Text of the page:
Angular Momentum and the Moment of Inertia

Let me be clear—something isn’t working with my program.  However, I think the idea is solid. Also, by writing this I might be able to figure out my problem.

Two Forms of Angular Momentum

I’ll just just to the main point. I’m trying to make a connection between the two forms of angular momentum.  The first is the point-particle definition.  This says that the angular momentum of a point is defined as:

\vec{L} = \vec{r} \times \vec{p}

In this expression, L is the angular momentum, r is the position vector, and p is the linear momentum.

The other form of angular momentum is defined as:

\vec{L} = I\vec{\omega}

Here ω is the angular velocity vector for a rigid object and I is the moment of inertia tensor.

Ok, let’s get started.  I’ll begin with a simple case and move to more complicated stuff.

A free particle.

A particle has a mass m and moves with a constant velocity (no external forces).  What happens to the angular momentum?  Here is a python program for a free particle in which I also calculate the angular momentum.  This is just a picture – you need to go here to run it.

Trinket 2018-11-05 10-46-12.png

Here is a plot of the z-component of the angular momentum in this case.

Trinket 2018-11-05 10-48-10.png

Notice that it’s constant.  Oh, I assume you know about cross products—they are in vpython, so you don’t have to do it manually.

So, yes—angular momentum is conserved.  No big surprise there.  But what if you change the origin?  Is angular momentum still conserved?  Try it.

There is very little point looking at the moment of inertia.  I’ll do that next.

Single object constrained to circular motion.

I want to get an object moving in a circle—but I don’t want to make some crazy constraint.  This sounds like a job for THE SPRING.  Yes, I will model an object moving in circular motion by using a spring attached to the object and some stationary thingy.

Here is the code.  Here is what it looks like.

Nov-05-2018 11-19-46.gif

If you calculate the angular momentum (from the linear momentum), here is what you get.

Trinket 2018-11-05 11-21-20.png

It doesn’t look constant—but I think that’s just a rounding error.  Reminder: this is the angular momentum from \vec{L} = \vec{r} \times \vec{p}.  What if I use the moment of inertia and the angular velocity?  Do I get the same thing?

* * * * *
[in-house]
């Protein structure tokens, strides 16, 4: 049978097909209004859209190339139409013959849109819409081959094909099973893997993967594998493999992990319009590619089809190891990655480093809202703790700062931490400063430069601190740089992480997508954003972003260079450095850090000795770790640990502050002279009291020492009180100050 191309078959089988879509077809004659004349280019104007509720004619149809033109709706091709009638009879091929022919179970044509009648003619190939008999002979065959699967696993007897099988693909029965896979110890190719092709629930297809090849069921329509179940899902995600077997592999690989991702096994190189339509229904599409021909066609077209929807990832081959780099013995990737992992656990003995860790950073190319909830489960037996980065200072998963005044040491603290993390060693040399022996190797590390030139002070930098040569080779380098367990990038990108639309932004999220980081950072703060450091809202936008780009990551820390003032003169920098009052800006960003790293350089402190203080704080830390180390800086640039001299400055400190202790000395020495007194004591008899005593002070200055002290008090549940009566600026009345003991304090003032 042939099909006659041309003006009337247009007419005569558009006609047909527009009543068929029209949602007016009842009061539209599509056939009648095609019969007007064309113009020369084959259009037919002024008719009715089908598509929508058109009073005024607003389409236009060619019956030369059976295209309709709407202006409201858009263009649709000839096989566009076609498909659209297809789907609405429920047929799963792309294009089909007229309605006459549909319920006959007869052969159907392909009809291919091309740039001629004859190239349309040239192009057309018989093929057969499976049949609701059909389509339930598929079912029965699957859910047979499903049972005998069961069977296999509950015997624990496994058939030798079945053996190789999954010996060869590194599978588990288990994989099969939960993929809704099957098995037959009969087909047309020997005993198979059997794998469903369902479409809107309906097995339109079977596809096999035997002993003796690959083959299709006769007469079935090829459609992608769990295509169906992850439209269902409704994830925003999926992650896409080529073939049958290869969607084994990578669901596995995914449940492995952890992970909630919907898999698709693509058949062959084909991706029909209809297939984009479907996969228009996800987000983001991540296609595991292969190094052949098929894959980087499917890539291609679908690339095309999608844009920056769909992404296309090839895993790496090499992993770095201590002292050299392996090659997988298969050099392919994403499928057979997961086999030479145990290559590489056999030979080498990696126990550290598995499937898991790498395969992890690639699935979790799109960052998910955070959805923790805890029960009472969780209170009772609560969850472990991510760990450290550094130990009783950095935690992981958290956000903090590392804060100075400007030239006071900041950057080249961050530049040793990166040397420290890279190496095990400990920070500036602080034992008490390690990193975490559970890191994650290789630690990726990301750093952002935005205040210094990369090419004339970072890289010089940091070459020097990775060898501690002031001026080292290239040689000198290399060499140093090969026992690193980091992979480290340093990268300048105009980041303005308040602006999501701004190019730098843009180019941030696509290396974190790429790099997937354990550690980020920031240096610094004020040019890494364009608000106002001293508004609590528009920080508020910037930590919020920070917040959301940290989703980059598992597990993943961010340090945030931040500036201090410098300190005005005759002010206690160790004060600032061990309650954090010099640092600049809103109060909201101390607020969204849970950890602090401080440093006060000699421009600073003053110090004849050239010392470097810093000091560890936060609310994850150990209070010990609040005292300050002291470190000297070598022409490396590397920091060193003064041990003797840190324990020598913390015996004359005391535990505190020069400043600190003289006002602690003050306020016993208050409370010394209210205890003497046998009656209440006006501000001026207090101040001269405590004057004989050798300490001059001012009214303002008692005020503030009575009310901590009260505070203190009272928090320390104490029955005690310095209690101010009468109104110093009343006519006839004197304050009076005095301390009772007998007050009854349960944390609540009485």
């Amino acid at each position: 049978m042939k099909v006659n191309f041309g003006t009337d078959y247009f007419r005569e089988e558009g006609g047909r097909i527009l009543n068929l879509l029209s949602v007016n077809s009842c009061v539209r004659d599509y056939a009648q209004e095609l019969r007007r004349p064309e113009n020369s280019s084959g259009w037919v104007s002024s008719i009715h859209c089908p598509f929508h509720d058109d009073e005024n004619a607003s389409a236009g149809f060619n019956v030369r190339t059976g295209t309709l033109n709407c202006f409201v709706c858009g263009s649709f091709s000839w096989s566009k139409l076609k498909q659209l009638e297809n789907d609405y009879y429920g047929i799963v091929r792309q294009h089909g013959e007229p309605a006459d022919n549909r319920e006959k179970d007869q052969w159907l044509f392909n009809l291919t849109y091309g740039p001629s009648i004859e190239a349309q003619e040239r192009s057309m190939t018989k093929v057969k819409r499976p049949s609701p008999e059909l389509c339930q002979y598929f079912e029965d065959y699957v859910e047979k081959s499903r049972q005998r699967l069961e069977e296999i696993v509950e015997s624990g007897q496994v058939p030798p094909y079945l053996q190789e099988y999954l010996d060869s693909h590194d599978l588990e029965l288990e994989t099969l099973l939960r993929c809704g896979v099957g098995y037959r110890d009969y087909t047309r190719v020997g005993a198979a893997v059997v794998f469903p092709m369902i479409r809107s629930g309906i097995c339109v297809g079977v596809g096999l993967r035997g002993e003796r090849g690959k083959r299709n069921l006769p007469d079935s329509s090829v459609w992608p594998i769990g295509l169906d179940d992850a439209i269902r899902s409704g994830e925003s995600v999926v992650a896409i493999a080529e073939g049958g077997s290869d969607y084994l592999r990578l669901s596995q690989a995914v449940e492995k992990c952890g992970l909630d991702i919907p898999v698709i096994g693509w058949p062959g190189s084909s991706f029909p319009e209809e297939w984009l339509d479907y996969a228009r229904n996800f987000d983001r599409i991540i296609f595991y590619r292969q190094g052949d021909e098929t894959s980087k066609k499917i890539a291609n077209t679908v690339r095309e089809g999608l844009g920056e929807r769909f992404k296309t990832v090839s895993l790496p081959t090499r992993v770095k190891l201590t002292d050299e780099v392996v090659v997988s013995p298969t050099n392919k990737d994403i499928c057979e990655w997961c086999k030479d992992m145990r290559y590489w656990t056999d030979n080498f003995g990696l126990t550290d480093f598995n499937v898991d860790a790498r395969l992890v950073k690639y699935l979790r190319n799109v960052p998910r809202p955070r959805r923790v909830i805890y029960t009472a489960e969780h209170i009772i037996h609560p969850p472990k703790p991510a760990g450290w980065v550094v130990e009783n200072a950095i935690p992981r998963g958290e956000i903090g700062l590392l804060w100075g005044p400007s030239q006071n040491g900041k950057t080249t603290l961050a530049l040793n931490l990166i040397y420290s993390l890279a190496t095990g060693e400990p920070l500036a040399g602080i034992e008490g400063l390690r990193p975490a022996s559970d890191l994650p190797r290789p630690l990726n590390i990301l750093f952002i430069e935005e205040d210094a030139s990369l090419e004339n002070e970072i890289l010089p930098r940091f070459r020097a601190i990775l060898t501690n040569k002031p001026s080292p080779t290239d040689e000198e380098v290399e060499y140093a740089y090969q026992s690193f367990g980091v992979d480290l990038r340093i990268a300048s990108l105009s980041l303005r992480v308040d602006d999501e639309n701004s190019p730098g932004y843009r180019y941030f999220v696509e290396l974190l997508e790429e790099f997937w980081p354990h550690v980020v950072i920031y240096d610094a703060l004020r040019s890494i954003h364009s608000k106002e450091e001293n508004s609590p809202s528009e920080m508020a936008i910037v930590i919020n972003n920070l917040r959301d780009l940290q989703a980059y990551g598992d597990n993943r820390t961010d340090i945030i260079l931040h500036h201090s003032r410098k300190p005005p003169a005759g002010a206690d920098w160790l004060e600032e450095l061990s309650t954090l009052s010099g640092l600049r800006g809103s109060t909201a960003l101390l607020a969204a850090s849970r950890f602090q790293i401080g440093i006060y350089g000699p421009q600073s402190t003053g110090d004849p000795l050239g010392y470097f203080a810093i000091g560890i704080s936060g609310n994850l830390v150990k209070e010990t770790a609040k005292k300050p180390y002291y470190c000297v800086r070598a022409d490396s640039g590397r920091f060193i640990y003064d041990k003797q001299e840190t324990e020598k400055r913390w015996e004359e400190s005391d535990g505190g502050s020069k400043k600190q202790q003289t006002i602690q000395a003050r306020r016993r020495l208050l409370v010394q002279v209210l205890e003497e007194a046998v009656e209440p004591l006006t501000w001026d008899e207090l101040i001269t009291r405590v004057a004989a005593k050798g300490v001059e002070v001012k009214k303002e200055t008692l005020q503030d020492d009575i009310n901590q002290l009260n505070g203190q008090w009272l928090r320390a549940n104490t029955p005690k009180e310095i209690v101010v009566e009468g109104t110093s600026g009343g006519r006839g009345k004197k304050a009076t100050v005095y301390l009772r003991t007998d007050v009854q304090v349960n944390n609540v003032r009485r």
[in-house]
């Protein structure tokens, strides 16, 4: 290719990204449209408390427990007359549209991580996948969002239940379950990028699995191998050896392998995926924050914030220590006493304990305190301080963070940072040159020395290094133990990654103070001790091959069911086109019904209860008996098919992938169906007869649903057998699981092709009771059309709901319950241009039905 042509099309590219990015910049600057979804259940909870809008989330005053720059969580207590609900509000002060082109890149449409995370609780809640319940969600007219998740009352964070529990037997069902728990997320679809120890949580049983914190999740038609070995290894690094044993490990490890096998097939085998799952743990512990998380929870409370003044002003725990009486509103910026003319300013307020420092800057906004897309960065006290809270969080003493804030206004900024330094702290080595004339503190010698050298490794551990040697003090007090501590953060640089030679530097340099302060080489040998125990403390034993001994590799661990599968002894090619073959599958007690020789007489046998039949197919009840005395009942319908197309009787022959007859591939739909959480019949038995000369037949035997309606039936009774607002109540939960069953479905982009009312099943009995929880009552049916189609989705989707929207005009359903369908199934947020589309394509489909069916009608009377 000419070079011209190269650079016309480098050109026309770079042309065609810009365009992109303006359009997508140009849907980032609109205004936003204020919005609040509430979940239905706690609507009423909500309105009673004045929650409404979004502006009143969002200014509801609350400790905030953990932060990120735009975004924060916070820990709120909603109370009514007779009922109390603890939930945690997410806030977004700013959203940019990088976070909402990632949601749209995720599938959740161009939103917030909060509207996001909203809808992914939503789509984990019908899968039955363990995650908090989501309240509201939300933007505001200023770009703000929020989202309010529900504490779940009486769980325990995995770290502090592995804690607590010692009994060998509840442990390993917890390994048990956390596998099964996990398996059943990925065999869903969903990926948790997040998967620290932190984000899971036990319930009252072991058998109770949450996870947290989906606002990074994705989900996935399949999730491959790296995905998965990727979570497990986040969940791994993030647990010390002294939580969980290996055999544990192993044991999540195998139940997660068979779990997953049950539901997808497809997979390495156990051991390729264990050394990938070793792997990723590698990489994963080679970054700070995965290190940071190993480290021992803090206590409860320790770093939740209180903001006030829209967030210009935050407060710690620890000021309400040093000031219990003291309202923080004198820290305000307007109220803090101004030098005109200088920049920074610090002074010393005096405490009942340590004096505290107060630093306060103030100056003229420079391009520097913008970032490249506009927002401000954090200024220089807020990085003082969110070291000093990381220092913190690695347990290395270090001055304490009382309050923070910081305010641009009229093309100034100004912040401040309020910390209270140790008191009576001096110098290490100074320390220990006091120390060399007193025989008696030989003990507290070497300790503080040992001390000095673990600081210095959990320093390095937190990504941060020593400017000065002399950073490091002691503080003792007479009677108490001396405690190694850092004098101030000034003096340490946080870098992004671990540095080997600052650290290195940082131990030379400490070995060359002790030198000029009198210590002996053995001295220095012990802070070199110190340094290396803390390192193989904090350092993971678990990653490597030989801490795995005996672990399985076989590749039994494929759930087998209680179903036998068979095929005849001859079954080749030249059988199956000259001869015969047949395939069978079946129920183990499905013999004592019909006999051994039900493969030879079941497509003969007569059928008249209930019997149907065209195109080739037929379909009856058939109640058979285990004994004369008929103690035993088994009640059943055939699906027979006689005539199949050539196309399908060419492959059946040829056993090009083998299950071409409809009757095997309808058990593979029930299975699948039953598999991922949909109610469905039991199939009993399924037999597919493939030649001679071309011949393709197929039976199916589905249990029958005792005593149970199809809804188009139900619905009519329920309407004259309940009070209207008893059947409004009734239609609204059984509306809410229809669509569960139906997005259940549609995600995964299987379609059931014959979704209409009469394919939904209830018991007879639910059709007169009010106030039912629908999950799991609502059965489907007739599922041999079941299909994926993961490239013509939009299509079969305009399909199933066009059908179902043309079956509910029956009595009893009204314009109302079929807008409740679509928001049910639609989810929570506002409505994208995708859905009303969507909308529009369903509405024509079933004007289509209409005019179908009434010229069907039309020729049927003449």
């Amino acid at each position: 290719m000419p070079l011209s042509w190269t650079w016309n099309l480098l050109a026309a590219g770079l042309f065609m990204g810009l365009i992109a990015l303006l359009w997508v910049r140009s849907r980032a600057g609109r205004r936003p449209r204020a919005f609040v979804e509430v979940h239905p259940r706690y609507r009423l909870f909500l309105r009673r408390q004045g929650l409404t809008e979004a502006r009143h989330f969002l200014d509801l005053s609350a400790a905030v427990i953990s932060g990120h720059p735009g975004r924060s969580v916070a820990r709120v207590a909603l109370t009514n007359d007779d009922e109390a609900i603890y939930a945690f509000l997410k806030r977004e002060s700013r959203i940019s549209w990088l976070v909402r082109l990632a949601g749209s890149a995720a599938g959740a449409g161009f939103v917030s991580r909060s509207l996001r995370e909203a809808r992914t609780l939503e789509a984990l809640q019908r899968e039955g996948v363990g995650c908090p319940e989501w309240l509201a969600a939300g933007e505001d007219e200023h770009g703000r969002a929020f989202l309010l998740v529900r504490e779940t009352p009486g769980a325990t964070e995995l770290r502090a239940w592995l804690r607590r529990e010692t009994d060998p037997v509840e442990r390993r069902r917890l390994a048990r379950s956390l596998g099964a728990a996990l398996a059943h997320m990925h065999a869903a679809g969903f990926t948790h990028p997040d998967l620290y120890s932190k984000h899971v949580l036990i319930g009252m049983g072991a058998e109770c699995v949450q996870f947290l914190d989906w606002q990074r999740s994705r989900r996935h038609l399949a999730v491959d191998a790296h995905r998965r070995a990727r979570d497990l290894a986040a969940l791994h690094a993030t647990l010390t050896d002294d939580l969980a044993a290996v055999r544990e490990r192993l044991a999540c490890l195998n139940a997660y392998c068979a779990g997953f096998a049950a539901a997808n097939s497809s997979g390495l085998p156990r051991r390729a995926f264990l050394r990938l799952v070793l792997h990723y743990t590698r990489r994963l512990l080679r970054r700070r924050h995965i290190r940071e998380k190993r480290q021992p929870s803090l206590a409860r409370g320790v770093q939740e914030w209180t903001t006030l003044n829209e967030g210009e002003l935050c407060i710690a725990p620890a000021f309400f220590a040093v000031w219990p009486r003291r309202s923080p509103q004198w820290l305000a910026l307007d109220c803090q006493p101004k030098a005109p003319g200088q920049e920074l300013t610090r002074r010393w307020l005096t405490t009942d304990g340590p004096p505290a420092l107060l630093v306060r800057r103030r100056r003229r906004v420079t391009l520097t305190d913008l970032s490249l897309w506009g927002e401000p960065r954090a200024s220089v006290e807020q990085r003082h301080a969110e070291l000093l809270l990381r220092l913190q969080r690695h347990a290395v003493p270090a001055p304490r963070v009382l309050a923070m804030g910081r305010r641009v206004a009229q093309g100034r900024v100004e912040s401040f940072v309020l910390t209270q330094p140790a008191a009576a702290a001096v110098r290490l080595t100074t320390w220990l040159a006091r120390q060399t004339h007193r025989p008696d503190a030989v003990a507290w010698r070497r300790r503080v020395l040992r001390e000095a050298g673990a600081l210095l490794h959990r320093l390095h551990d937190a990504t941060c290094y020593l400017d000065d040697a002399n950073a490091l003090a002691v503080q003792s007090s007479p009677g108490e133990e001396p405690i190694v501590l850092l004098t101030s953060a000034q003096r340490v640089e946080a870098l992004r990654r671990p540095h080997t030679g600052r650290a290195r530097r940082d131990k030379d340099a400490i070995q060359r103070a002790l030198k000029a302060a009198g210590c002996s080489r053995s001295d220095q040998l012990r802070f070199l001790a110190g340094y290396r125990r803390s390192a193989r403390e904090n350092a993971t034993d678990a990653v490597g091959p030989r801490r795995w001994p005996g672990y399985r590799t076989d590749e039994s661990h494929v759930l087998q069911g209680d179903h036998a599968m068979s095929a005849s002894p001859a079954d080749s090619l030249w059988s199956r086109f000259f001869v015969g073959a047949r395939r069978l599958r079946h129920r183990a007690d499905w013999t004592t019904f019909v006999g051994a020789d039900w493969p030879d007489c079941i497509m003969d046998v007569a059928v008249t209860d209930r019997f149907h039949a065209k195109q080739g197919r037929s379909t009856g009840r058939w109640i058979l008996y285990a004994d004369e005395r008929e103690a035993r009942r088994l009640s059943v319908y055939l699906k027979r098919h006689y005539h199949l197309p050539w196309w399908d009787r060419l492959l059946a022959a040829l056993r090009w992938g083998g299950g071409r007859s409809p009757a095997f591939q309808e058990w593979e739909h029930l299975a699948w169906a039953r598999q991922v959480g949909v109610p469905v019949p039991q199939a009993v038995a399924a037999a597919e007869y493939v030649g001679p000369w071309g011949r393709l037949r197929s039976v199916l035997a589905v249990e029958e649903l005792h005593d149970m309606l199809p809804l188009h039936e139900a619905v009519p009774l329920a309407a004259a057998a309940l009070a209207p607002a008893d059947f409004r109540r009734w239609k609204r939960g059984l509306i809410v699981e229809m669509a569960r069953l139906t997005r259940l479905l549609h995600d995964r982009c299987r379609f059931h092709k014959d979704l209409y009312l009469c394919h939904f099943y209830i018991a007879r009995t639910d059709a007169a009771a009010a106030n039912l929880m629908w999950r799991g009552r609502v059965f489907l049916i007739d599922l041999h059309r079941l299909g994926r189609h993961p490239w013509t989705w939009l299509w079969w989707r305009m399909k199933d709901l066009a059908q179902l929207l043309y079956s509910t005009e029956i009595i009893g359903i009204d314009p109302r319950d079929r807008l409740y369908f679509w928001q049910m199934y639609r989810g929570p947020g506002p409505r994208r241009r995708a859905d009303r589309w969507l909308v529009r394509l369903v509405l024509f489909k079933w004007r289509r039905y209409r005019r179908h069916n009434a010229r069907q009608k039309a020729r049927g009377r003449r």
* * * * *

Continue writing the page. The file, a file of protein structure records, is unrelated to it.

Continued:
I can calculate the angular velocity as:

\vec{omega} = \frac{\vec{r} \times \vec{v}}{r^2}

For objects moving about a fixed axis, the moment of inertia is a scalar value that is calculated as:

I = \sum_i m_i r_i^2

Notice that if you put these two definitions together, you get (essentially):

I\vec{\omega} = \vec{r}\times \vec{p}

So it should work.

Two masses.

Using a stationary pivot point can cause some problems.  Since the pivot point is stationary, there must be some external forces on the system.  This means that calculating momentum and angular momentum can be difficult.

Here is the program.  Here is what it looks like.

Nov-05-2018 12-54-39.gif

Yes, these are two unequal masses but the center of mass is stationary.  Also, I will skip the graph, but angular momentum (the z-component) is constant.

Here is a different (but similar) version of the program in which I also calculate the moment of inertia version of the angular momentum.  Everything seems to work—until it doesn’t.

What happens if the center of mass of the system is not zero?  In this case, I need to redo the angular momentum calculation.  First, for the point model, it would be still be r cross p, but I can write it two ways:

\vec{L} = \vec{r}_1 \times \vec{p}_1 = \vec{r}_{com} \times \vec{p}_{com} + \vec{r}_{1r} \times \vec{p}_{1r} +\vec{r}_{2r} \times \vec{p}_{2r}

In this case, the 1r subscript means the position relative to the center of mass and the momentum relative to the center of mass.  The com subscript means center of mass.

For the moment of inertia method, I have:

\vec{L} = \vec{r}_{com} \times \vec{p}_{com} + I\vec{\omega}

But this is where I will stop. For some reason, I can’t get a constant angular momentum using the moment of inertia.  Here is the plot of the component of momentum for the case when the center of mass is moving.

GlowScript IDE 2018-11-05 15-08-36.png

I feel like I am making some silly mistake.  So, here are some notes and comments.